New Trend in Asia: C-level Executives Certified as Talent Coaches
Feb, 14, 2020
Large organizations in Asia are increasingly getting their C-level executives certified as talent coaches as a means to build a strong talent pipeline and train key talent more successfully.
Skilled coaching can make the difference between losing valuable talent and retaining competent employees with the potential to become C-level executives.
C-level executives with extensive professional experience are not necessarily adept at developing a company’s most talented employees. However, a growing number of C-level executives (such as CEO, CFO and COO) consider developing top talent in their organizations as an important part of their role.
In the past four to five years in Asia, many executives are seeking talent coaching certifications to improve their ability to best support and foster the high-potentials in their organization.
Evidence for this recent trend in Asia is available in Progress-U’s latest report, the State of Corporate Coaching Culture in Asia, which was based on answers from 236 companies. The report shows that companies, particularly larger organizations with over USD1 billion annual sales, are increasingly investing in getting their senior executives trained and certified as talent coaches, with 60% of senior executives receiving coach training and certification.
The role of an effective Talent Coach
Most C-level executives who are now trained and certified as professional coaches initially started coaching or mentoring talents without any specific training and felt that it didn’t have as much impact as they hoped for. They then realized that having extensive leadership experience doesn’t necessarily qualify them to be good coaches, and decided to get professional coaching training.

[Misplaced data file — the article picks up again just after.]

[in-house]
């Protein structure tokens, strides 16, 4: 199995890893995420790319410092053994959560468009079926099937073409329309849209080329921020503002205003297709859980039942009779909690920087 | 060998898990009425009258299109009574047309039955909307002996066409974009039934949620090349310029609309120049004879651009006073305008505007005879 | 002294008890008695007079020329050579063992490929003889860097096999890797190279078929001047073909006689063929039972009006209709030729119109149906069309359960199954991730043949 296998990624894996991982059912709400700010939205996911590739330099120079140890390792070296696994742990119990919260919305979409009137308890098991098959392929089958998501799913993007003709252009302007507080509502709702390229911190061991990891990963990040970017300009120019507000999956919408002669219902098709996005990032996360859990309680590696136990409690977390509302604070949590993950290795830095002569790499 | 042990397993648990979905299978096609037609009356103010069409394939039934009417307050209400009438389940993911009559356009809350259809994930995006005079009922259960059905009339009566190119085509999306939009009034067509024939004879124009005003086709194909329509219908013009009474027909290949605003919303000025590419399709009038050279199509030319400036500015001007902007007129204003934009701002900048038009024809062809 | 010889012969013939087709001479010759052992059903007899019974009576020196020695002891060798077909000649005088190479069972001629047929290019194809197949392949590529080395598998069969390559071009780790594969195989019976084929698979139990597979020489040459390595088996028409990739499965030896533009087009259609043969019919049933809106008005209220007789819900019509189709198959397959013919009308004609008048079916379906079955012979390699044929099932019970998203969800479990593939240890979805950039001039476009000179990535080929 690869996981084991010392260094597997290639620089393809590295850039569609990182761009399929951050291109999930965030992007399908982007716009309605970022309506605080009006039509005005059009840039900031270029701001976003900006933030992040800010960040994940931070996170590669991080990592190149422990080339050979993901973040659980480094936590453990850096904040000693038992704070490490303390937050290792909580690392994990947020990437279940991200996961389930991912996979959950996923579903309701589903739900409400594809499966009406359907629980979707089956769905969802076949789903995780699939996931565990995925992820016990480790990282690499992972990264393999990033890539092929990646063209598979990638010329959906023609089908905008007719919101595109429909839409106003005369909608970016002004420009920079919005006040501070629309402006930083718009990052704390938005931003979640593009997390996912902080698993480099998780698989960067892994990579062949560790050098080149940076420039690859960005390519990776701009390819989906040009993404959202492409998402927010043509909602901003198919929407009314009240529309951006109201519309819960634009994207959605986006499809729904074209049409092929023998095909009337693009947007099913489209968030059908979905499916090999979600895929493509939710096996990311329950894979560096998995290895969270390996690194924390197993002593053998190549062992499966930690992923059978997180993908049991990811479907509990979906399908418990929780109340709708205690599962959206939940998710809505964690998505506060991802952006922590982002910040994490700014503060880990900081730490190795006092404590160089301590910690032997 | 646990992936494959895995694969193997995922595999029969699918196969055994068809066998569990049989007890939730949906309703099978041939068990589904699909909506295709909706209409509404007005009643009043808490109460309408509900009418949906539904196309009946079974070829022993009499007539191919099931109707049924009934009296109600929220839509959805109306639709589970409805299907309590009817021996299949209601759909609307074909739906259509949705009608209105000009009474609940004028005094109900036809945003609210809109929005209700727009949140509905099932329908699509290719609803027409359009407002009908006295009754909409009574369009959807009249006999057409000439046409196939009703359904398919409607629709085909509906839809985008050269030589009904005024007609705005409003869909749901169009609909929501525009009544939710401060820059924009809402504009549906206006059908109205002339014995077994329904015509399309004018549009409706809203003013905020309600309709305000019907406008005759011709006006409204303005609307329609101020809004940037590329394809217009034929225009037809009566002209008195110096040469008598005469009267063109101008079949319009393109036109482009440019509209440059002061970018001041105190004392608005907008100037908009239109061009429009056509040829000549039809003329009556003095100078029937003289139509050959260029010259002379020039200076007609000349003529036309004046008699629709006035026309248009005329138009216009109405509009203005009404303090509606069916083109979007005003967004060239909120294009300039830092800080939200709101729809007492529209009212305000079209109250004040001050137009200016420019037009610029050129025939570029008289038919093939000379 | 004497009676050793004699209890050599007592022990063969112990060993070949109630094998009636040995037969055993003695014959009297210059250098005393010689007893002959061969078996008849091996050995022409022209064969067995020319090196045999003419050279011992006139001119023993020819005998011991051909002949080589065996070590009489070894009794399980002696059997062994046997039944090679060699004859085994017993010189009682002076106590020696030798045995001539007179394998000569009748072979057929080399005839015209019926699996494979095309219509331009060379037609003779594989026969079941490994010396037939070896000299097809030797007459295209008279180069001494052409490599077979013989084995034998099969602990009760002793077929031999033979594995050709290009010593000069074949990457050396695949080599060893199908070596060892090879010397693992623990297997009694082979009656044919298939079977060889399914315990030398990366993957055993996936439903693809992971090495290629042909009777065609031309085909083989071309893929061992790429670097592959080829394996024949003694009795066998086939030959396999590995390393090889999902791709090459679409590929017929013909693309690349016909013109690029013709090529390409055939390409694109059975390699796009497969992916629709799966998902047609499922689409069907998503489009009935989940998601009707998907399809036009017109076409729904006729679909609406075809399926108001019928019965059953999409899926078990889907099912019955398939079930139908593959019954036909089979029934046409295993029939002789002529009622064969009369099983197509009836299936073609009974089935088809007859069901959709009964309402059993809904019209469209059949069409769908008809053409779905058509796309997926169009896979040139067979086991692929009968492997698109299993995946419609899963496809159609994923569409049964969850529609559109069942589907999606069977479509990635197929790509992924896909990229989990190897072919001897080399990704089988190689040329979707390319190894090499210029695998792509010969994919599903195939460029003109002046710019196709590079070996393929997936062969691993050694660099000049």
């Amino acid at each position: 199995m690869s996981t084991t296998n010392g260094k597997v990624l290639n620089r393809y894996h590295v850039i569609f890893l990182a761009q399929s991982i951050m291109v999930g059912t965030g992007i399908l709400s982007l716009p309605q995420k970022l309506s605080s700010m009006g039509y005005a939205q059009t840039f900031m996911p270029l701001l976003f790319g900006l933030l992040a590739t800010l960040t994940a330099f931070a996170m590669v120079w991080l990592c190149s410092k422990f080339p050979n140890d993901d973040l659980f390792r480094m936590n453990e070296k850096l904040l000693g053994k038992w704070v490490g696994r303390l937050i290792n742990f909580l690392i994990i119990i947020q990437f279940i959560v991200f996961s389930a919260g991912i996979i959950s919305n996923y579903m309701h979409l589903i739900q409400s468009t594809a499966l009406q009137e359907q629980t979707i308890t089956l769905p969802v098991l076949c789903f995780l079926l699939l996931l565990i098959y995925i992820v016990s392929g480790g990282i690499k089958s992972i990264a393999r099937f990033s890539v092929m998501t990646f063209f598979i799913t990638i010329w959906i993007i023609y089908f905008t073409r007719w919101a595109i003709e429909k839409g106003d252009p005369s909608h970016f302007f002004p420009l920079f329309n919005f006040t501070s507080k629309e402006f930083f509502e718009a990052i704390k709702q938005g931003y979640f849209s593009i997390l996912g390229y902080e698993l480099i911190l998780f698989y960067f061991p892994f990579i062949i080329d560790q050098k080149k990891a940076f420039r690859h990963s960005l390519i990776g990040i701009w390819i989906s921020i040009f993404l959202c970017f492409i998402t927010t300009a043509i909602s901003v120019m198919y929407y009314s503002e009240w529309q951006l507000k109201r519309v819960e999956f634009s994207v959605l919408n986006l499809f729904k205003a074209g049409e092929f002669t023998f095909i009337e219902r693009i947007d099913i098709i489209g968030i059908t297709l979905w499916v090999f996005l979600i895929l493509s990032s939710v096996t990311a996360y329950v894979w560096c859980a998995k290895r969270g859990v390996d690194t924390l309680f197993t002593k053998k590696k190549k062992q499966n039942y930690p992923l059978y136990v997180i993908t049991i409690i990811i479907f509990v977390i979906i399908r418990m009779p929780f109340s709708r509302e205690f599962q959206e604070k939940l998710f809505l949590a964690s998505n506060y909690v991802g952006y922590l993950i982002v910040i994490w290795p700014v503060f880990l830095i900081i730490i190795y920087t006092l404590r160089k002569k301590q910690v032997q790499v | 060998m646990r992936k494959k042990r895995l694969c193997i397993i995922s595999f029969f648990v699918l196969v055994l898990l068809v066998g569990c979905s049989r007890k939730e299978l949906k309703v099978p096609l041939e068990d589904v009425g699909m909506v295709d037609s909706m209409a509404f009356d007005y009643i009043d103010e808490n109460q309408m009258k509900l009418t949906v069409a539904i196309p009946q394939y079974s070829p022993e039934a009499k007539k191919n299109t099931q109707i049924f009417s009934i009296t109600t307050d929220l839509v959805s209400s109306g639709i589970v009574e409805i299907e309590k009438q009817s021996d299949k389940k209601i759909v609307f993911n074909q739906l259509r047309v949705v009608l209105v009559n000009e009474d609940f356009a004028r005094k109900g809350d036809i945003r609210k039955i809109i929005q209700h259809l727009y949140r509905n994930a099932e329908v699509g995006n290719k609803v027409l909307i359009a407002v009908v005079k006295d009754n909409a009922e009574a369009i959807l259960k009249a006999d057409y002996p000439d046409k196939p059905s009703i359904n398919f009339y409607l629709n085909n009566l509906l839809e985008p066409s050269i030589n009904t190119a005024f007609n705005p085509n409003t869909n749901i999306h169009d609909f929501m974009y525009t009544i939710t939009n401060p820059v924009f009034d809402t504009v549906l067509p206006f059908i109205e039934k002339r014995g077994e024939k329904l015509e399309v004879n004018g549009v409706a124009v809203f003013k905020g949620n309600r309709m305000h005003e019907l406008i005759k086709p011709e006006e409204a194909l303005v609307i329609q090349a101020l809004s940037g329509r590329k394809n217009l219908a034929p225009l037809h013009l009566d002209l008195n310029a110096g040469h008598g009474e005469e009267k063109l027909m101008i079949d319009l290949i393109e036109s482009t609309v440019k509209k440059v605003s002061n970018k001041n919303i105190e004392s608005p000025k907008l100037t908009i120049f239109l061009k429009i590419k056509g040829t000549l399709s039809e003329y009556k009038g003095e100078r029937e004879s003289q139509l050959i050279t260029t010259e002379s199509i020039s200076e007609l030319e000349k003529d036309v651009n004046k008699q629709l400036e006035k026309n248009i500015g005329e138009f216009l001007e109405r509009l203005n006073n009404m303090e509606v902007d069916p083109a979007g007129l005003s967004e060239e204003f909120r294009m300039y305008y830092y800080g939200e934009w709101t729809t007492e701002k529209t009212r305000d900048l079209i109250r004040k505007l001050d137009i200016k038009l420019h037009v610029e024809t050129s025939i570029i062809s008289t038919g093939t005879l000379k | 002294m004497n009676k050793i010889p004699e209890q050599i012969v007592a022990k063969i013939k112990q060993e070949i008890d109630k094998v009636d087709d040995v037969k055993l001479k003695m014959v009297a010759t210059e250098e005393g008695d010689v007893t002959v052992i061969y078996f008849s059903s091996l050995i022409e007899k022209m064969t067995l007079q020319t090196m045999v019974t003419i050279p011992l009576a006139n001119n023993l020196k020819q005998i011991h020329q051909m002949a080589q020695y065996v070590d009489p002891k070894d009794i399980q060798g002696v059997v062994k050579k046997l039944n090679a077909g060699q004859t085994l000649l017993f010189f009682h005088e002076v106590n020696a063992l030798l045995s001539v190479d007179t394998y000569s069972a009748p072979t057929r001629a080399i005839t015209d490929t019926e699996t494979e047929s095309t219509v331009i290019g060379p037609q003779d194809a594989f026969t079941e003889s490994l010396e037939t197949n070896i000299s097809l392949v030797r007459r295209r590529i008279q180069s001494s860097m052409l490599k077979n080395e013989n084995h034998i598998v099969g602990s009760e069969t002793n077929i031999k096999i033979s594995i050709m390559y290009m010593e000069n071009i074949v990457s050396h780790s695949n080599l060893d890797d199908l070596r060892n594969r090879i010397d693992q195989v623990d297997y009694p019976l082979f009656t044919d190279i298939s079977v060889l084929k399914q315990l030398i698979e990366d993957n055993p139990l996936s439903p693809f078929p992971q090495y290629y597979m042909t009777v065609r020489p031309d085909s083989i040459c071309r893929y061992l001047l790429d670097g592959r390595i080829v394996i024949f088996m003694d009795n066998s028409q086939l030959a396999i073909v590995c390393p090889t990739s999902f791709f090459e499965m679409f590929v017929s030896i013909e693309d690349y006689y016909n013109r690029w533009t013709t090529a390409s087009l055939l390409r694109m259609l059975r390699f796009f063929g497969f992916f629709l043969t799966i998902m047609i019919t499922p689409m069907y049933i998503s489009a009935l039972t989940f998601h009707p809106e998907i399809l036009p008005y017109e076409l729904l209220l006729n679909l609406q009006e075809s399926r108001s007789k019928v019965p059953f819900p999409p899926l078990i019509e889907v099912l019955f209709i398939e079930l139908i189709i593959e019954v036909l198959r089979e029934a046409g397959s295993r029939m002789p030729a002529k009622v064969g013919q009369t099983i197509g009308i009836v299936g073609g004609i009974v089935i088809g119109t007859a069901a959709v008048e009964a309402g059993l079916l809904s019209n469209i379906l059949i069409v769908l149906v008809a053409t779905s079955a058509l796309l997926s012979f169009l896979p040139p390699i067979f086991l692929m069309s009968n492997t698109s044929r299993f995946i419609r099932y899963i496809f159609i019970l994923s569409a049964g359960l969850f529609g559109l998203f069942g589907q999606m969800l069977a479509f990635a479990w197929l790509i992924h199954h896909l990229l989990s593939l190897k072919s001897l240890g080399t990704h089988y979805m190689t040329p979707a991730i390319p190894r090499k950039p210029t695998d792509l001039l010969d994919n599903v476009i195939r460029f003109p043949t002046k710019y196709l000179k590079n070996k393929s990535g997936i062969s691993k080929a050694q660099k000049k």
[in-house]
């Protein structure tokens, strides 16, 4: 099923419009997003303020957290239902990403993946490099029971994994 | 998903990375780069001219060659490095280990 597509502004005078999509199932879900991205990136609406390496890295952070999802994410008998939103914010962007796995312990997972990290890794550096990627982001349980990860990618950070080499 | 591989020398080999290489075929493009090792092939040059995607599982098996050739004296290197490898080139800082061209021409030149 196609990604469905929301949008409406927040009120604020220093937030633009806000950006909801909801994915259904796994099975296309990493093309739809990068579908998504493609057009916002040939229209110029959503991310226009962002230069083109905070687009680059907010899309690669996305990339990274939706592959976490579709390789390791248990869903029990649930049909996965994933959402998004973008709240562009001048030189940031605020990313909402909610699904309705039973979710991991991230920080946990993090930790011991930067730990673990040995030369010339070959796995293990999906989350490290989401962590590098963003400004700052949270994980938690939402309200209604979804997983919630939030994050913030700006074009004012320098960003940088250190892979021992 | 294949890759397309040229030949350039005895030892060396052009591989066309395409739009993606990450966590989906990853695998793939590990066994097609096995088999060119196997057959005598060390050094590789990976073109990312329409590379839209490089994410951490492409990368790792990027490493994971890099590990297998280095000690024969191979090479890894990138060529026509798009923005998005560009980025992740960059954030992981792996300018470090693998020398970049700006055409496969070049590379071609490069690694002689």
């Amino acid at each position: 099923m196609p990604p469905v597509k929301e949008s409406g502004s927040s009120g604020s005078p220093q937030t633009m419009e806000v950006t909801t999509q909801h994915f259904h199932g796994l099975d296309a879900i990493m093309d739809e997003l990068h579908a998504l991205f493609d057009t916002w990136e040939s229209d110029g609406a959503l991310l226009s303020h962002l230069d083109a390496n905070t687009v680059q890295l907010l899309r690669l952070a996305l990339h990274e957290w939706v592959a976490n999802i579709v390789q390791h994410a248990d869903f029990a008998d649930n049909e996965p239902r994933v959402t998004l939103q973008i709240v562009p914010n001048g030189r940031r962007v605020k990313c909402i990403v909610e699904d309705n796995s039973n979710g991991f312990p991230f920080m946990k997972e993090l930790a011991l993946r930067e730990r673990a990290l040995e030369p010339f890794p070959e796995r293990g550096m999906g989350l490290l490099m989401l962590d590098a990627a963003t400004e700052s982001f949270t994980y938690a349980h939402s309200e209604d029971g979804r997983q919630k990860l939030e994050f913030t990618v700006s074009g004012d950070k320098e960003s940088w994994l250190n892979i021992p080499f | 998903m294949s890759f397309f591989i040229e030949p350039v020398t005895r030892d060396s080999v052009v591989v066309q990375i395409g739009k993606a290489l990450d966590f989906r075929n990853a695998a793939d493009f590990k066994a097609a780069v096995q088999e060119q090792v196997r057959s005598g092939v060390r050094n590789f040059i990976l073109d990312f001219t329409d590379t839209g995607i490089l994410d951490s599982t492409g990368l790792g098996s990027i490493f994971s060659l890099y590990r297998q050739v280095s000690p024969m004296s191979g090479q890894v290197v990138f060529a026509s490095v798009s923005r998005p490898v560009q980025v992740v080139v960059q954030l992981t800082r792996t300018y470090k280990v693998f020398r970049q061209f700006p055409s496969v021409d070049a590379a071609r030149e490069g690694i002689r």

Without any training in coaching, C-level executives often have a distorted understanding of what coaching really means. Coaching is not advising someone one-on-one; in fact, a professionally trained coach almost never gives any advice at all.
Coaching is designed to establish clear development goals that are considered useful by the coachee and then to guide the coachee through reflective conversations application of appropriate tools to improve their thinking. As a result, the coachees realize how to make better choices and modify their behavior in order to reach these goals faster than if they were left to their own devices.
Another role of the coach is to keep the coachee accountable for their commitments in a non-directive manner. An effective talent coach brings deeper self-awareness, a coaching mindset, extensive coaching skills, coaching processes and coaching tools to the table. This cannot be developed sufficiently in a two to three day program.
How to approach talent coaching
The research in the State of Corporate Coaching Culture in Asia report also shows that the closer coaching initiatives are linked to business objectives, the more likely they will result in a high return on investment. Likewise, during talent coaching, it’s important that there is clarity about the overall talent development strategy, how talent coaching by senior executives fits into this strategy, and what business objectives should be achieved.
For talent coaching by C-level executives to be successful, companies need to ensure that:
The C-level executives make a clear commitment in terms of time and resources to learn coaching on a professional level and to reserve sufficient time to coach the top talents.
The talents are made aware that they receive very valuable time from these busy executives and, as a result, need to take ownership of driving the talent coaching process.